Weight Management

Learn What You Currently Eat and Drink

In addition to helping you feel and look better, reaching a healthier body weight is good for your overall health and well being. If you are overweight or obese, you have a greater risk of developing many diseases including type 2 diabetes, heart disease, and some types of cancer.

The secret to success is making changes and sticking with them.

  • First - Find out What you eat and drink. This a key step in managing your weight.
  • Next - Find out What to eat and drink. Get a personalized Daily Food Plan -- just for you -- to help guide your food choices.
  • Then - Make better choices. Everyone is different. Compare what you eat and drink to what you should eat and drink. The ideas and tips in this section can help you make better choices, which can have a lasting impact on your body weight over time.

Did you know that:

  • The #1 source of calories in the American diet is desserts - like cakes and cookies?
  • Americans get more calories from sugary drinks than any other beverage choice?

Identifying what you are eating and drinking now will help you see where you can make better choices in the future.


If you want to make changes to improve the way you eat and your body weight, the first step is to identify what you do now. This includes becoming more aware of:

  • What and how much you eat and drink
  • How physically active you are
  • Your body weight

 People who are most successful at losing weight and keeping it off track their intake regularly. Tracking physical activity and body weight can also help you reach your weight goals.

 


Get started identifying what you eat and drink:

  • Write down what and how much you eat and drink. Find a way that works for you. Use a journal, log your intake on your calendar, keep track on your phone, or use an online tool like the SuperTracker.
  • Start by identifying what you've already eaten today. Be sure to include how much as well as what you ate. Don't forget to include drinks, sauces, spreads, and sides. It all counts.
  • In addition, write down the physical activities you do, and how long you spend doing each one. Log each activity that you do for at least 10 minutes at a time. Every bit adds up. Use the SuperTracker, a journal, or mark a calendar.
  • Once you've identified what you are doing now, keep it up! Tracking what and how much you eat and drink, your body weight, and your physical activity can help you manage your body weight over the long term.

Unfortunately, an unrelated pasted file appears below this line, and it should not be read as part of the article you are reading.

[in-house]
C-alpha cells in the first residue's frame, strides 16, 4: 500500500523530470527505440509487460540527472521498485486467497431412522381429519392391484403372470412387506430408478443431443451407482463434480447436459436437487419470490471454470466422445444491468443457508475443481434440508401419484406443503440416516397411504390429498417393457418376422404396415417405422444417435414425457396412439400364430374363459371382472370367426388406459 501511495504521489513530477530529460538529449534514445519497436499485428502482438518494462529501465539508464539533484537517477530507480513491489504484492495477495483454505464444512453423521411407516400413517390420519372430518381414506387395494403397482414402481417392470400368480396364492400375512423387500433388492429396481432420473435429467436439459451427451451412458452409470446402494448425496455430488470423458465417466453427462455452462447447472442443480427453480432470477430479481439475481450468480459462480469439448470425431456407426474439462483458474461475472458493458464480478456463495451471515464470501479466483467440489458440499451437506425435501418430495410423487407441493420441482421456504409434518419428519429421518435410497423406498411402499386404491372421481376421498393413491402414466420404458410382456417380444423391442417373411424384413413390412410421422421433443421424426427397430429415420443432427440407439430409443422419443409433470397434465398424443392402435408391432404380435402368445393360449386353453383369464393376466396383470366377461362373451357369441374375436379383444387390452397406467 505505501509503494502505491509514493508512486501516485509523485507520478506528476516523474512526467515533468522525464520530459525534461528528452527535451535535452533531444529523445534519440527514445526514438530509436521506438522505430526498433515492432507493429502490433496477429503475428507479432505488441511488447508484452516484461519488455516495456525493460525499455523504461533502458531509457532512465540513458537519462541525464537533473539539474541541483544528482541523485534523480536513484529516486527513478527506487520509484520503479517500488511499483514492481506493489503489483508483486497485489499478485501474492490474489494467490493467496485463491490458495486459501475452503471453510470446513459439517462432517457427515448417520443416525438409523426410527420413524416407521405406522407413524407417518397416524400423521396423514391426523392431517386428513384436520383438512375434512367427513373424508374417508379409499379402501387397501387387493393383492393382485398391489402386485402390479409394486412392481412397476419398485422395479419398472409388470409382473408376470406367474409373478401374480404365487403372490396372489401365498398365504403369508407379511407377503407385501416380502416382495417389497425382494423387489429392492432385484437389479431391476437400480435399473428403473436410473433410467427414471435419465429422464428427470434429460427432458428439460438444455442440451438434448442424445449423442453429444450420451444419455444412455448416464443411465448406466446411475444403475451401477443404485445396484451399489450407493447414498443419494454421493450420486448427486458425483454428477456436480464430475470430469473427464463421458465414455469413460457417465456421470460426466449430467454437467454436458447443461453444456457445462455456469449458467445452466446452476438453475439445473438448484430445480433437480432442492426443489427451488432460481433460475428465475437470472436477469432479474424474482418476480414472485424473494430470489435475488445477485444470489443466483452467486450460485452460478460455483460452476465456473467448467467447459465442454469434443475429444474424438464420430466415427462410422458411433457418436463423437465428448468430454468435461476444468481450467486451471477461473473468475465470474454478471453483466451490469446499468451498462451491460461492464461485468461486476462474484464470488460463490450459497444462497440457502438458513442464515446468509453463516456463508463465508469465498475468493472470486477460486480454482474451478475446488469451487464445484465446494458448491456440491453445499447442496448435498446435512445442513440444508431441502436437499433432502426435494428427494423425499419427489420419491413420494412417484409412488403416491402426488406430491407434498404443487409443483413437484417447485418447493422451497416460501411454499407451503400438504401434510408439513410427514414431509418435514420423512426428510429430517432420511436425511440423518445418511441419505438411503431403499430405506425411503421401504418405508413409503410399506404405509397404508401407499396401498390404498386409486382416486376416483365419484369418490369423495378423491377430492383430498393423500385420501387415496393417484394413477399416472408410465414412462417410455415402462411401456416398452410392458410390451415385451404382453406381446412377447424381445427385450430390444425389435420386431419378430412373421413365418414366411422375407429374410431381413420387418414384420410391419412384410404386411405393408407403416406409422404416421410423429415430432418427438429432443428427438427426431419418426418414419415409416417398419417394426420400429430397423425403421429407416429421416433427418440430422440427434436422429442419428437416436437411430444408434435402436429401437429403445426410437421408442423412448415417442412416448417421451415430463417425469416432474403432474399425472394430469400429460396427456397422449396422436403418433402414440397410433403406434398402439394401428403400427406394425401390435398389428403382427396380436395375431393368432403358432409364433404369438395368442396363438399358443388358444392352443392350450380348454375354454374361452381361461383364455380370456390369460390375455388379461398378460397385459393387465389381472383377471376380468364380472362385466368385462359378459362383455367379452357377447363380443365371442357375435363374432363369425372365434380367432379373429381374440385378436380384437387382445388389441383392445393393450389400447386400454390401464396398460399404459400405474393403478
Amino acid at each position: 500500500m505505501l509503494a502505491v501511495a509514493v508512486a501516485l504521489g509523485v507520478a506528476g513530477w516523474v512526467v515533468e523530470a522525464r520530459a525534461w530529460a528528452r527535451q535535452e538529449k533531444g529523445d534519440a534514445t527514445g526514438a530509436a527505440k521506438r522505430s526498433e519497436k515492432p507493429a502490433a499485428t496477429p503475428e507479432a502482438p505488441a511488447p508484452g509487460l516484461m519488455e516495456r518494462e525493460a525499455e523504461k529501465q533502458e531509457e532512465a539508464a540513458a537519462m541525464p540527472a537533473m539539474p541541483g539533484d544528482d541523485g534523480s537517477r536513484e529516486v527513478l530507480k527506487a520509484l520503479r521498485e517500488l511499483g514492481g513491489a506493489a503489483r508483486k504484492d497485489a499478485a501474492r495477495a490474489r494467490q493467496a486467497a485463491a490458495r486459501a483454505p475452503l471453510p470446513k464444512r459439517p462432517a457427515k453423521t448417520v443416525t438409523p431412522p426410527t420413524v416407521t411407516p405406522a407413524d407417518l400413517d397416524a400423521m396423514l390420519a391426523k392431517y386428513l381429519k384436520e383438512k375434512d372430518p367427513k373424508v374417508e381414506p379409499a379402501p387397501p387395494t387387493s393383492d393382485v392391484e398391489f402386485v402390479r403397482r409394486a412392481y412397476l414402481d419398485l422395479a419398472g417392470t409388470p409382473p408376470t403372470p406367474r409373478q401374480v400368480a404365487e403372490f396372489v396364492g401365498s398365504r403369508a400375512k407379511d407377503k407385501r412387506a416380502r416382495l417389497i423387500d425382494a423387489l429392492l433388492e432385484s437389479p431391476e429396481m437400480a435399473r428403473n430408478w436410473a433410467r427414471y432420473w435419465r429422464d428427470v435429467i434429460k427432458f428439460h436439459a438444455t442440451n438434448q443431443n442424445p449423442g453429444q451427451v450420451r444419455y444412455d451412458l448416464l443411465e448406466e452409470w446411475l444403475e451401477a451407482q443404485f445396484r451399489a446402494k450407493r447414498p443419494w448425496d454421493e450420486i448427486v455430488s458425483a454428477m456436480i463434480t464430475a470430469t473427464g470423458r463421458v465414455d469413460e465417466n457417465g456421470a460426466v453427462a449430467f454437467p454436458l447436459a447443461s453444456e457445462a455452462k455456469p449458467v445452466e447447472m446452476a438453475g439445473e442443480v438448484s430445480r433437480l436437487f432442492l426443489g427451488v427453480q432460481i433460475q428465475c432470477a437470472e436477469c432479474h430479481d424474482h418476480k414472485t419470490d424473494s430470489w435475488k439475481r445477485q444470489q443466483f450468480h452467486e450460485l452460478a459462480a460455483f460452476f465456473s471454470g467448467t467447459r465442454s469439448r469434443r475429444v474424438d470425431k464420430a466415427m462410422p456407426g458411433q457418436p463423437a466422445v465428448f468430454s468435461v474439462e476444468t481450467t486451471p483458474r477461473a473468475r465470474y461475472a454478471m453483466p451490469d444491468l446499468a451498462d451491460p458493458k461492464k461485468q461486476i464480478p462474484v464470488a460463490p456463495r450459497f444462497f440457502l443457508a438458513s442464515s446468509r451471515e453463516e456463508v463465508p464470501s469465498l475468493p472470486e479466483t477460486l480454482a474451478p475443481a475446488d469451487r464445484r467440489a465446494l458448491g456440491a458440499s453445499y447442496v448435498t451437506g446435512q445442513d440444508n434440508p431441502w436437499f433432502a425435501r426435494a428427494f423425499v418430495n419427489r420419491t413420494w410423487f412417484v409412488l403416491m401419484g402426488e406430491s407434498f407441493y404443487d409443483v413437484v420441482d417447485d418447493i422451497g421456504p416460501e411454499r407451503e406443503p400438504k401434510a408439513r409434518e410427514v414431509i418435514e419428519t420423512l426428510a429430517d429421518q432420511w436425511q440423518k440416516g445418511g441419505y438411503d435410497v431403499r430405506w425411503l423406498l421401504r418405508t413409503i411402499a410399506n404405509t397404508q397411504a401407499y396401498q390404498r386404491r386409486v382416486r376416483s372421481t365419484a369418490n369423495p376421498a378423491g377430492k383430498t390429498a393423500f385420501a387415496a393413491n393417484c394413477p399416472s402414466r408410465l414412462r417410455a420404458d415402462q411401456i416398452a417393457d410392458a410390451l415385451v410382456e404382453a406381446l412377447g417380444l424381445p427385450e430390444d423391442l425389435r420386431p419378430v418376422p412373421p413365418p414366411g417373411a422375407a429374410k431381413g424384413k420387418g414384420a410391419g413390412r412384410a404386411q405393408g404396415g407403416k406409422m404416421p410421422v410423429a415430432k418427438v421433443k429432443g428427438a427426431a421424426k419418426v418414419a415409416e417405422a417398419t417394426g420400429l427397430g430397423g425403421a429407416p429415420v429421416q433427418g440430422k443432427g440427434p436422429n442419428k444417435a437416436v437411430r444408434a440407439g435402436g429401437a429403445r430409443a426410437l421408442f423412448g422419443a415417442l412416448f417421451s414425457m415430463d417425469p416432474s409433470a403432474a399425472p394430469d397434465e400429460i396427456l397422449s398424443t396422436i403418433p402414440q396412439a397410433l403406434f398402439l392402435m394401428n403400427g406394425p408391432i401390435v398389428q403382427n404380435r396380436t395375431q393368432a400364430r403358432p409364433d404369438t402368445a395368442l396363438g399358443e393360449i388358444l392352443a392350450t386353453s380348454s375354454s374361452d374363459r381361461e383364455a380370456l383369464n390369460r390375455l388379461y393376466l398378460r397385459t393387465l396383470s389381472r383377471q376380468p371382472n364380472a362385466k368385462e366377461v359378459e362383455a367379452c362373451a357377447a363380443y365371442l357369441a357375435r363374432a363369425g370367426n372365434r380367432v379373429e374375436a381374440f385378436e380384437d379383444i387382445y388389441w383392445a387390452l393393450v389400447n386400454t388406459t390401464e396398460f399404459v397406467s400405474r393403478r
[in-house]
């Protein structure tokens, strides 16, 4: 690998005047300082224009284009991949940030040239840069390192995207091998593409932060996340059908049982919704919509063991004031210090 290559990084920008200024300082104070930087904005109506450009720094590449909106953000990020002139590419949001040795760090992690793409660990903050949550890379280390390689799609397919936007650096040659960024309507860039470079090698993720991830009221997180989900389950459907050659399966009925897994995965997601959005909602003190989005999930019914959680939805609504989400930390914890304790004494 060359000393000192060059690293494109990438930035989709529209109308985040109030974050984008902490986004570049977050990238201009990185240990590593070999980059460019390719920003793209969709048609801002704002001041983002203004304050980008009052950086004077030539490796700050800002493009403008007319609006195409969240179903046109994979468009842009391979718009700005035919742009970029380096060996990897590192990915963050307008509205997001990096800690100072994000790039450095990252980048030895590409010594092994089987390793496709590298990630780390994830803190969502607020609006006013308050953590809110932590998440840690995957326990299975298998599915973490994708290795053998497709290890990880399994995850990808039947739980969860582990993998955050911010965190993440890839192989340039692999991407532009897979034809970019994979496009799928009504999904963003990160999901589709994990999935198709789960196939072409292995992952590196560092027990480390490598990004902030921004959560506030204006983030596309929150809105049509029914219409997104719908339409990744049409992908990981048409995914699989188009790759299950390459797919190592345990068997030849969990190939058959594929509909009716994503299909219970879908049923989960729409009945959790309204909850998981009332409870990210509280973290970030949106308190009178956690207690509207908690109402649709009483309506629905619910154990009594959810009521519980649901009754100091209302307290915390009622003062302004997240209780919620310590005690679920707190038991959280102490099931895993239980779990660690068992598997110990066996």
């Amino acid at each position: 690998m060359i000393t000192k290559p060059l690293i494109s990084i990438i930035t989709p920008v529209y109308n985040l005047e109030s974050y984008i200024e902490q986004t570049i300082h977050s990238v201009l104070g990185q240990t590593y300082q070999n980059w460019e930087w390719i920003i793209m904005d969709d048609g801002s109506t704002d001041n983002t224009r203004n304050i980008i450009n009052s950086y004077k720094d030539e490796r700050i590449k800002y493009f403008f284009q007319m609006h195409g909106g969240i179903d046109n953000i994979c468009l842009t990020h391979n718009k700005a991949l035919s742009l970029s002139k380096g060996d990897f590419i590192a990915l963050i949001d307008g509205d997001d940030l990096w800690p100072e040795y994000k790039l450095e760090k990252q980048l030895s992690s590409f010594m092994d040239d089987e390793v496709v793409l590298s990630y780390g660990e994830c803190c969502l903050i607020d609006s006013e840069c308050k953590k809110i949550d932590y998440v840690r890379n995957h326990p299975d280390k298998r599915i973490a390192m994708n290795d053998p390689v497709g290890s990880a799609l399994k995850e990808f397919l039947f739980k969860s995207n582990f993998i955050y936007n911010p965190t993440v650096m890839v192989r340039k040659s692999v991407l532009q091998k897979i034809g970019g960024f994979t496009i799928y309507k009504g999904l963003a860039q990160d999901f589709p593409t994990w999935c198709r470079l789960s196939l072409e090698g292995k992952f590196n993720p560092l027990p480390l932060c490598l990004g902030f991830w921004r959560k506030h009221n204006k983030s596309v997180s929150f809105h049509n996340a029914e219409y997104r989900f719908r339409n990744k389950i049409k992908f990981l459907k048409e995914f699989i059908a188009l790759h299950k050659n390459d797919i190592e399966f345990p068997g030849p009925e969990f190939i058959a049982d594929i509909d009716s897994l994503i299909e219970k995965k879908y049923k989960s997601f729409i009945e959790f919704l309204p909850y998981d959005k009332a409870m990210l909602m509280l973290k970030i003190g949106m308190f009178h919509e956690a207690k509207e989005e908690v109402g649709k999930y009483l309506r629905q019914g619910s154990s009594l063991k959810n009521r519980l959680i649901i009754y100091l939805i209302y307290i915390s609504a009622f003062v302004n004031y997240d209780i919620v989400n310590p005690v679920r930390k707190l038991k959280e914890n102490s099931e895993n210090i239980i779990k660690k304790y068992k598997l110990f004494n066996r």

Stumbling Blocks:

Concerned about identifying what you eat and drink? Here are some common "stumbling blocks" and ideas to help you overcome these barriers:


"I'm interested in using an online tool, but I don't have internet access every day."

If you don't have regular access to a computer, you can begin by simply writing down what, when, and how much you eat in a journal. Just writing down what you eat and drink helps you become more aware. When you are able to access a computer, you can enter several days of intake into the SuperTracker at once.

"It takes a lot of time to track my intake."

The fact is that tracking works. Find a way that you can track your intake that works for you – whether it be writing what and how much you eat and drink in a journal, your day planner, or your calendar. With the SuperTracker, you can develop lists of your favorite foods that can help you enter your intake more quickly.

"By the time I get to a computer, I've forgotten what I ate."

For tracking to work, it needs to be complete. If necessary, carry a food journal or log your intake on your smart phone. Logging what you eat immediately will help your tracking to be more accurate.

"I can identify what I ate, but have no idea of how to figure out how much I ate".

Measure out foods you regularly eat (such as a bowl of cereal) once or twice, to get a sense of how big your typical portion is. Also measure out what 1/2 or 1 cup portion size looks like to help you estimate how much you eat.  

Check the serving size information on the Nutrition Facts label of packaged foods.  It describes what the "standard" serving size is, and how many are in the package.

Use the food galleries for each of the 5 food groups -- fruits, vegetables, grains, dairy, and protein foods -- to see what sample portion sizes look like, and compare them to how much you ate.